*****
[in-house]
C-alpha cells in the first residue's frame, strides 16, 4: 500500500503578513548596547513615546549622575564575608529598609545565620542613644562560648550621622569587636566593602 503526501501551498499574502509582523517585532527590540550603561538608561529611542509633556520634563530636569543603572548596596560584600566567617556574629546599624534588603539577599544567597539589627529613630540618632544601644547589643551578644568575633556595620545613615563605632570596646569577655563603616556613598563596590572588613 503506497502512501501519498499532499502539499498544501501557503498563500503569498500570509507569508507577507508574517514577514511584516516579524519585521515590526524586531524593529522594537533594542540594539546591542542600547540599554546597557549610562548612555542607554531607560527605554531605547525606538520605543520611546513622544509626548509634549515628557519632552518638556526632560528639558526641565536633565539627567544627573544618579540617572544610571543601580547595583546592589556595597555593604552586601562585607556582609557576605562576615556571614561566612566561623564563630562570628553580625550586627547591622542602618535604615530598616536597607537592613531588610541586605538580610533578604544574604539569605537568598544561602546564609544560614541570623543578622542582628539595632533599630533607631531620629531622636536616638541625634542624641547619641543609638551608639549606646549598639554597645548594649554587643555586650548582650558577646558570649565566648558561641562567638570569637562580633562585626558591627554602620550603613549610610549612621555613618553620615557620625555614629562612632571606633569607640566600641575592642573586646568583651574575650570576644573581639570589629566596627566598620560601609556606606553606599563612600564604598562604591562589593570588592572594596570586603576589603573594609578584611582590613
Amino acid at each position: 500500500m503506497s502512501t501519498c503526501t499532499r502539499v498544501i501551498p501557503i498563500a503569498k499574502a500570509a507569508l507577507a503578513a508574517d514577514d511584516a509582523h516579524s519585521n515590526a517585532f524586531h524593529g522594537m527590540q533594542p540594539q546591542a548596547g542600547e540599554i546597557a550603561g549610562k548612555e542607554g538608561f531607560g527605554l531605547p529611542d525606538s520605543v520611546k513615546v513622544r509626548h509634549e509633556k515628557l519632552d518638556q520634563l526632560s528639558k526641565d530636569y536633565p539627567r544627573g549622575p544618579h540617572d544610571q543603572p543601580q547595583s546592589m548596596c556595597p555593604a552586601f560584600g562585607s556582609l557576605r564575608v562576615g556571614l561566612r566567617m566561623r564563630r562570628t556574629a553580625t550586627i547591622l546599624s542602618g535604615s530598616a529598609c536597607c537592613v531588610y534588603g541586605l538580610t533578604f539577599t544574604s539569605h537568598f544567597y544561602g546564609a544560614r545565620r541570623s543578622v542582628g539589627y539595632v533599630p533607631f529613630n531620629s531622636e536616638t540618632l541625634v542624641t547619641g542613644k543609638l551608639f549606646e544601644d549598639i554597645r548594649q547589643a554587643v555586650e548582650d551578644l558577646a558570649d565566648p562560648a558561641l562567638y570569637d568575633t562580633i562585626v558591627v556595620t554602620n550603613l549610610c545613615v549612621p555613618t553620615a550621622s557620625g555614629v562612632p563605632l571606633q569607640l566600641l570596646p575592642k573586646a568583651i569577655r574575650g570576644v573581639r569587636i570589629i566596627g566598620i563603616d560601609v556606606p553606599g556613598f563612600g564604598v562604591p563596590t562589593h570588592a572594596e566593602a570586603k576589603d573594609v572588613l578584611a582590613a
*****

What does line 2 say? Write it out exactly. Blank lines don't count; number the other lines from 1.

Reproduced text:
C-alpha cells in the first residue's frame, strides 16, 4: 500500500503578513548596547513615546549622575564575608529598609545565620542613644562560648550621622569587636566593602 503526501501551498499574502509582523517585532527590540550603561538608561529611542509633556520634563530636569543603572548596596560584600566567617556574629546599624534588603539577599544567597539589627529613630540618632544601644547589643551578644568575633556595620545613615563605632570596646569577655563603616556613598563596590572588613 503506497502512501501519498499532499502539499498544501501557503498563500503569498500570509507569508507577507508574517514577514511584516516579524519585521515590526524586531524593529522594537533594542540594539546591542542600547540599554546597557549610562548612555542607554531607560527605554531605547525606538520605543520611546513622544509626548509634549515628557519632552518638556526632560528639558526641565536633565539627567544627573544618579540617572544610571543601580547595583546592589556595597555593604552586601562585607556582609557576605562576615556571614561566612566561623564563630562570628553580625550586627547591622542602618535604615530598616536597607537592613531588610541586605538580610533578604544574604539569605537568598544561602546564609544560614541570623543578622542582628539595632533599630533607631531620629531622636536616638541625634542624641547619641543609638551608639549606646549598639554597645548594649554587643555586650548582650558577646558570649565566648558561641562567638570569637562580633562585626558591627554602620550603613549610610549612621555613618553620615557620625555614629562612632571606633569607640566600641575592642573586646568583651574575650570576644573581639570589629566596627566598620560601609556606606553606599563612600564604598562604591562589593570588592572594596570586603576589603573594609578584611582590613